- Sellers have lots of risk: Your risk is more well-managed when you’re the buyer. You pay your premium upfront, and if you decide not to buy, you’re no worse for wear. But selling options puts you in a position of obligation. That means when you sell the option, you’re agreeing to sell it for that fixed price on that date. The buyer can choose to execute or not. But even if you suffer a significant loss (or perceived loss if a stock drastically increases or decreases), you’ll still need to sell.
While very similar, futures and options also have key differences that are important to note before you lock in a sale or purchase.
- Futures require that you make the purchase while options are optional. Not trying to beat a dead horse, but when you buy an option, it’s optional to execute on it, and you can let it expire as worthless. If you want out of a futures contract, the only way out is through.
- You can use leverage to buy futures but not options. This means the maximum loss you can sustain on buying an option is the premium. But the leverage used to buy futures means you could end up needing to add more to your margin account in time.
- Options help investors hedge against uncertainty, while futures are mainly used by businesses to lock in market prices. Buying and writing options can help you manage stock market risk, especially in a sudden downturn. But the primary purpose of futures is for businesses to make sure they’ll be profitable by locking in a future market price.
All investments are inherently volatile. And just like there’s no guarantee you’ll make money on futures and options contracts, there’s also no guarantee that you’ll make money on stocks and bonds either. That said, it makes sense to dabble in futures and options when you’ve done sufficient research.
If you, like me, are still new-ish to the stock market game and you’re more risk-averse, options and futures might be something to read up on, but not necessarily get into right now.
But if you have the time and energy to dive deep into options, futures, and the industry knowledge necessary to be successful trading them, by all means, they’re out there for the trading.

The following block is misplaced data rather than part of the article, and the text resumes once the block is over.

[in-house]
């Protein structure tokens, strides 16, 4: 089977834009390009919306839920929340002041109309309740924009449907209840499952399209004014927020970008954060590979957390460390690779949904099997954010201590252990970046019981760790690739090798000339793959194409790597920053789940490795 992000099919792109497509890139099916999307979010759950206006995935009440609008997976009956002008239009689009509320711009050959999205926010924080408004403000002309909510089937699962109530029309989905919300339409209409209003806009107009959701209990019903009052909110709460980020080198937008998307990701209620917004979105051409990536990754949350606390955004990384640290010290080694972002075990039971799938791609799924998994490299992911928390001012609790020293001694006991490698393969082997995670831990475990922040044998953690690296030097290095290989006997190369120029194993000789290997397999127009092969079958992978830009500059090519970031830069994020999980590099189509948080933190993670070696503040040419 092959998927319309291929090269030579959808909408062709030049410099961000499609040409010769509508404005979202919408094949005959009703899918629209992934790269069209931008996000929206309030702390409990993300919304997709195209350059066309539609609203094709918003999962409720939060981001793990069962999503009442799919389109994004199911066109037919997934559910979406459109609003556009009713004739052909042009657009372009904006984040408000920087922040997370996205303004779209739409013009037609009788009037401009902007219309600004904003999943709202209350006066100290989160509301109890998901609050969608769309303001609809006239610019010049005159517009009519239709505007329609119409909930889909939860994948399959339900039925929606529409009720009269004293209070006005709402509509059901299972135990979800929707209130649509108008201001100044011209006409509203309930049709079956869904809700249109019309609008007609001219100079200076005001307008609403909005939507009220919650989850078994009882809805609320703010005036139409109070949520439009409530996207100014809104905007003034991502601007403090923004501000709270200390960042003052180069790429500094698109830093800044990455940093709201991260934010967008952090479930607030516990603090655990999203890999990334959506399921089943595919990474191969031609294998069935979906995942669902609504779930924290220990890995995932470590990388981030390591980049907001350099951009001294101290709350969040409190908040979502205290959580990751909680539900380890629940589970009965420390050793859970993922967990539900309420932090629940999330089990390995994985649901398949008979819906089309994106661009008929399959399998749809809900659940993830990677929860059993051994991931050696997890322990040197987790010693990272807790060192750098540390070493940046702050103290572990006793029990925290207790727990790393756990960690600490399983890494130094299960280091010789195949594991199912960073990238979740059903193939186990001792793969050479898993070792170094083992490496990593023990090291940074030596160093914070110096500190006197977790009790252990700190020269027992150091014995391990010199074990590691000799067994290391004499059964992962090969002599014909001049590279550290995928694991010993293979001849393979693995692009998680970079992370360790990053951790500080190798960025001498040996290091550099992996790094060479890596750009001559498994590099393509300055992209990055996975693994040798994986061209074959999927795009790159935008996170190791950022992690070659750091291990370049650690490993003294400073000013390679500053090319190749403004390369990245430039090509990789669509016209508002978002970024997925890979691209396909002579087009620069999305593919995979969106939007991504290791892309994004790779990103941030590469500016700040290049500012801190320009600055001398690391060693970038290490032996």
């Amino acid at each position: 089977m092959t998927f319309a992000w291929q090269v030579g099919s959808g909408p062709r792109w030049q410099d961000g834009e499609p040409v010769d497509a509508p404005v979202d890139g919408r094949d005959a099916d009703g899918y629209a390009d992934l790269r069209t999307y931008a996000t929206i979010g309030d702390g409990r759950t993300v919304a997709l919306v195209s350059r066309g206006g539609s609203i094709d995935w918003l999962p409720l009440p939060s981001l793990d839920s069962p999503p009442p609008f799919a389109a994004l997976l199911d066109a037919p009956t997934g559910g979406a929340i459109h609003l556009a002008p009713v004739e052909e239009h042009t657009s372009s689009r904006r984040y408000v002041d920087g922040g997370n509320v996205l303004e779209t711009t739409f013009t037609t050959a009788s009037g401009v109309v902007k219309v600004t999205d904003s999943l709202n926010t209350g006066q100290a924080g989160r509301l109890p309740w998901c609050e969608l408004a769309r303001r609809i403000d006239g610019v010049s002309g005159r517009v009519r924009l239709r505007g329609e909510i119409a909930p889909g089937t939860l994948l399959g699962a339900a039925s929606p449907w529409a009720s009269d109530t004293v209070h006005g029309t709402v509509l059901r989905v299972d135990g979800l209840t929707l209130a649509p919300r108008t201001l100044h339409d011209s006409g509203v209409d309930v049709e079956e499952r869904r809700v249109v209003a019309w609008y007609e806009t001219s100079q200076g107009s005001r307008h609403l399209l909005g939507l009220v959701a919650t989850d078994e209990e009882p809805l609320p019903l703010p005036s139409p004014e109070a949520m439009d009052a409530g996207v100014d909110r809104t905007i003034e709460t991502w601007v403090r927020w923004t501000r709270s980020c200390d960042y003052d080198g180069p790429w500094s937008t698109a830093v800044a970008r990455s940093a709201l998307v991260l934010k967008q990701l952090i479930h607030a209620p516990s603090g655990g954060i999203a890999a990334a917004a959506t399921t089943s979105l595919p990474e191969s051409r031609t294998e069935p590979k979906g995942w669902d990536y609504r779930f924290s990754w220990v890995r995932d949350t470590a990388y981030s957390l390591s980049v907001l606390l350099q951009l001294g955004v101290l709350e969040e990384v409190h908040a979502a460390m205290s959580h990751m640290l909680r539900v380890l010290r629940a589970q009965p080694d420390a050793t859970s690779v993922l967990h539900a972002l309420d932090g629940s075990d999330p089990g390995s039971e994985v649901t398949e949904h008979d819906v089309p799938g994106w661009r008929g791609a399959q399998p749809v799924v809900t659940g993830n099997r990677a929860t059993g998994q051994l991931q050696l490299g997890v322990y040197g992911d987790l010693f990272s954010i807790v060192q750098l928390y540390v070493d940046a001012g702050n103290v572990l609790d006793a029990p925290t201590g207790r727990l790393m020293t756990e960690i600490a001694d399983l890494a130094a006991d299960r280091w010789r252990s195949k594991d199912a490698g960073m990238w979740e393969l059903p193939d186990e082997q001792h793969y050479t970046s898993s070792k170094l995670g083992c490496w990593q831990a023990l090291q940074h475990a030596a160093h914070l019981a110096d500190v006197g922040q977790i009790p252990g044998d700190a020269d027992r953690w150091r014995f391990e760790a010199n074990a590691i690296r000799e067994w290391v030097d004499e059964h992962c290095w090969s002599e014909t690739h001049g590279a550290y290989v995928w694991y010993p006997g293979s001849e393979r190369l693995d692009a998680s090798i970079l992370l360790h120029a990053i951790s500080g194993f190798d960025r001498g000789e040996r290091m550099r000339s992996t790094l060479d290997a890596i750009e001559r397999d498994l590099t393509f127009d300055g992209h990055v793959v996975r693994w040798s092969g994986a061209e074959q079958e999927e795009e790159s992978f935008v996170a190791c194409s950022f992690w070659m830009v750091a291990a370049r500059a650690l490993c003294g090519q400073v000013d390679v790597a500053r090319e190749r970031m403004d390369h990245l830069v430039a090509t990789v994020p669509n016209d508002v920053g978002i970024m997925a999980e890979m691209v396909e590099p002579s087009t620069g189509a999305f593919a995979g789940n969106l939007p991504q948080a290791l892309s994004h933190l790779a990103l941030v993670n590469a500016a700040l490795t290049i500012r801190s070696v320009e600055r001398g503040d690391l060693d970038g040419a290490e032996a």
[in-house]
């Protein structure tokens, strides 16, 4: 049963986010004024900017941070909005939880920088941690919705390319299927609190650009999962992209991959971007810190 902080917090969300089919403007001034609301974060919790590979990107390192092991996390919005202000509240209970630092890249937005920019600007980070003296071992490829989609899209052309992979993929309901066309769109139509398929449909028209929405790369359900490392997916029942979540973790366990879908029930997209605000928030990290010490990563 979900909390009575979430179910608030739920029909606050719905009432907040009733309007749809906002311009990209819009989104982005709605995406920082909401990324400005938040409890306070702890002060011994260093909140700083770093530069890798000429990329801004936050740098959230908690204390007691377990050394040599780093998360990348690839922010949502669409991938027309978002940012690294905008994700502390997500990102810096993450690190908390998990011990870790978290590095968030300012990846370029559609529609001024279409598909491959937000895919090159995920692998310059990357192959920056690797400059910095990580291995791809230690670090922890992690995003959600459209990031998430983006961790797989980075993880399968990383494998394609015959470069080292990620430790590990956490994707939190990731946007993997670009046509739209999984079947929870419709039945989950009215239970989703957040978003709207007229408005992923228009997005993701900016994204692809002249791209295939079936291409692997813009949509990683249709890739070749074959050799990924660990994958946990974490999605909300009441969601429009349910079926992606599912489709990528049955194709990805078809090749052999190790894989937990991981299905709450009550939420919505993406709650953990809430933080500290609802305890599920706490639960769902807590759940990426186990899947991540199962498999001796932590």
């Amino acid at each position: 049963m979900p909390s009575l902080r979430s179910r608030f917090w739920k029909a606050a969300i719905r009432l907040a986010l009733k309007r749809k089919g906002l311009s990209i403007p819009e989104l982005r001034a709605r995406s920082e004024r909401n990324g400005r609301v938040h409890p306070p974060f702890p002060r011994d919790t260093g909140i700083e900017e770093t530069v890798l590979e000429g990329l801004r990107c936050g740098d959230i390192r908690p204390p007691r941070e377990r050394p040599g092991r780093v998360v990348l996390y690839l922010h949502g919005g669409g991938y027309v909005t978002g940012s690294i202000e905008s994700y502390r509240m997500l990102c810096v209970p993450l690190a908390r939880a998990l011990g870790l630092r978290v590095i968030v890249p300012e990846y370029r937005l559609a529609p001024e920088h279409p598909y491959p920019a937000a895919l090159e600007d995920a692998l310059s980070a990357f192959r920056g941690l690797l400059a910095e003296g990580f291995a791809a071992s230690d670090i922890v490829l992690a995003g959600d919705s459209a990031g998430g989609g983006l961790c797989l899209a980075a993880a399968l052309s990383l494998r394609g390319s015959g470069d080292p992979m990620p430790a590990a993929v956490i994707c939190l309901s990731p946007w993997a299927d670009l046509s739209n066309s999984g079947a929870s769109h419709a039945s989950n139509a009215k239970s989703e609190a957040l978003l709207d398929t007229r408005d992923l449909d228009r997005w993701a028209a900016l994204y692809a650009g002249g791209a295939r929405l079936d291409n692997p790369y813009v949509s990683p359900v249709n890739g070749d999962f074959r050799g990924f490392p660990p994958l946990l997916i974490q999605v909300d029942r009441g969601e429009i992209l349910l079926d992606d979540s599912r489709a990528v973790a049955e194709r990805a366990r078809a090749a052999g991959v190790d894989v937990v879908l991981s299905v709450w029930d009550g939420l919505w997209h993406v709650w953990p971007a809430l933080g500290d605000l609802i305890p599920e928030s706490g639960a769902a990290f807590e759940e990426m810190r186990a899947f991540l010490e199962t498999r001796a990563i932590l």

The Bottom Line
Trading futures and options, as with any stock market investment, is a risky endeavor. And that means you’ll need to do a ton of research and make sure you fully understand and are willing to deal with the risks before you put any money down. So as you think about using futures and options for investing, consider:
- Many traders view futures and options as “insurance” to hedge against the potential downsides of other investments.
- You need to understand the company, commodity, or asset class you plan to invest in through and through. That means you’ll need to know what economic conditions may affect the future of business and competition within the sector.
- You’ll need enough cash to cover potential losses. While you can limit your downside using futures and options, you’ll want to keep a couple thousand dollars extra in the till to cover potential losses.
This article barely scrapes the surface of futures and options, and trust me when I say my head has been spinning just thinking about them.
If you’re interested in trading futures and options, you’ll want to connect with a broker that can assess your financial situation and approve you for trading if eligible. As with any investments, only put in what you’re willing to lose and if you can’t take the heat, stay out of the stock market kitchen.